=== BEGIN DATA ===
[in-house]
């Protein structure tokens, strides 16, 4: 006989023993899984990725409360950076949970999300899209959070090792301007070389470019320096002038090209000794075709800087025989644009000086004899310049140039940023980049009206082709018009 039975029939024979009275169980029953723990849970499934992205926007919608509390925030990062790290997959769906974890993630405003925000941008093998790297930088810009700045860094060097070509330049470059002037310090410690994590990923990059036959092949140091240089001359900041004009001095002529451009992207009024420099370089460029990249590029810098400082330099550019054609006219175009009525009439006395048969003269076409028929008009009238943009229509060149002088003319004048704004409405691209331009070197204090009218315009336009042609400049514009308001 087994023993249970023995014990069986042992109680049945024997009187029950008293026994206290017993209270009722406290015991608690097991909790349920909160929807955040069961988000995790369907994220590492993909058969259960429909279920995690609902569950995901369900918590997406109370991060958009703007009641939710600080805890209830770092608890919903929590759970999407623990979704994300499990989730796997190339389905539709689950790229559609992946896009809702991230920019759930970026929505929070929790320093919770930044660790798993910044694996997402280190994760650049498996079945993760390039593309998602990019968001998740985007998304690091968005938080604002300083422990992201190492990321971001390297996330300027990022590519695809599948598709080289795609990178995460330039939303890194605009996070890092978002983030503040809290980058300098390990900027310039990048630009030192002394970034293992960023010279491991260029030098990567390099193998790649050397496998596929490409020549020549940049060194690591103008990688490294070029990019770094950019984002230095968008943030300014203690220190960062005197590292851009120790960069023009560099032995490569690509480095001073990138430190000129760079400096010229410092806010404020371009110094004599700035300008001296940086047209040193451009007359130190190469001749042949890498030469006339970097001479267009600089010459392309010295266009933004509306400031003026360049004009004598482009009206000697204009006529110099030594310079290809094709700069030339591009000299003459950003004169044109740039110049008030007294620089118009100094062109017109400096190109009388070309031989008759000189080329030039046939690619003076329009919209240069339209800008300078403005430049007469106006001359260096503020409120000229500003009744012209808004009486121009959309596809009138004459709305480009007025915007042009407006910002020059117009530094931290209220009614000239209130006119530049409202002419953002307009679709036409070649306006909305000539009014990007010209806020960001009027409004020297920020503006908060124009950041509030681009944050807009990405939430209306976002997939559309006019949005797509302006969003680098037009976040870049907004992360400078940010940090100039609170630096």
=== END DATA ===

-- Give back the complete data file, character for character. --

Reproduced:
[in-house]
């Protein structure tokens, strides 16, 4: 006989023993899984990725409360950076949970999300899209959070090792301007070389470019320096002038090209000794075709800087025989644009000086004899310049140039940023980049009206082709018009 039975029939024979009275169980029953723990849970499934992205926007919608509390925030990062790290997959769906974890993630405003925000941008093998790297930088810009700045860094060097070509330049470059002037310090410690994590990923990059036959092949140091240089001359900041004009001095002529451009992207009024420099370089460029990249590029810098400082330099550019054609006219175009009525009439006395048969003269076409028929008009009238943009229509060149002088003319004048704004409405691209331009070197204090009218315009336009042609400049514009308001 087994023993249970023995014990069986042992109680049945024997009187029950008293026994206290017993209270009722406290015991608690097991909790349920909160929807955040069961988000995790369907994220590492993909058969259960429909279920995690609902569950995901369900918590997406109370991060958009703007009641939710600080805890209830770092608890919903929590759970999407623990979704994300499990989730796997190339389905539709689950790229559609992946896009809702991230920019759930970026929505929070929790320093919770930044660790798993910044694996997402280190994760650049498996079945993760390039593309998602990019968001998740985007998304690091968005938080604002300083422990992201190492990321971001390297996330300027990022590519695809599948598709080289795609990178995460330039939303890194605009996070890092978002983030503040809290980058300098390990900027310039990048630009030192002394970034293992960023010279491991260029030098990567390099193998790649050397496998596929490409020549020549940049060194690591103008990688490294070029990019770094950019984002230095968008943030300014203690220190960062005197590292851009120790960069023009560099032995490569690509480095001073990138430190000129760079400096010229410092806010404020371009110094004599700035300008001296940086047209040193451009007359130190190469001749042949890498030469006339970097001479267009600089010459392309010295266009933004509306400031003026360049004009004598482009009206000697204009006529110099030594310079290809094709700069030339591009000299003459950003004169044109740039110049008030007294620089118009100094062109017109400096190109009388070309031989008759000189080329030039046939690619003076329009919209240069339209800008300078403005430049007469106006001359260096503020409120000229500003009744012209808004009486121009959309596809009138004459709305480009007025915007042009407006910002020059117009530094931290209220009614000239209130006119530049409202002419953002307009679709036409070649306006909305000539009014990007010209806020960001009027409004020297920020503006908060124009950041509030681009944050807009990405939430209306976002997939559309006019949005797509302006969003680098037009976040870049907004992360400078940010940090100039609170630096």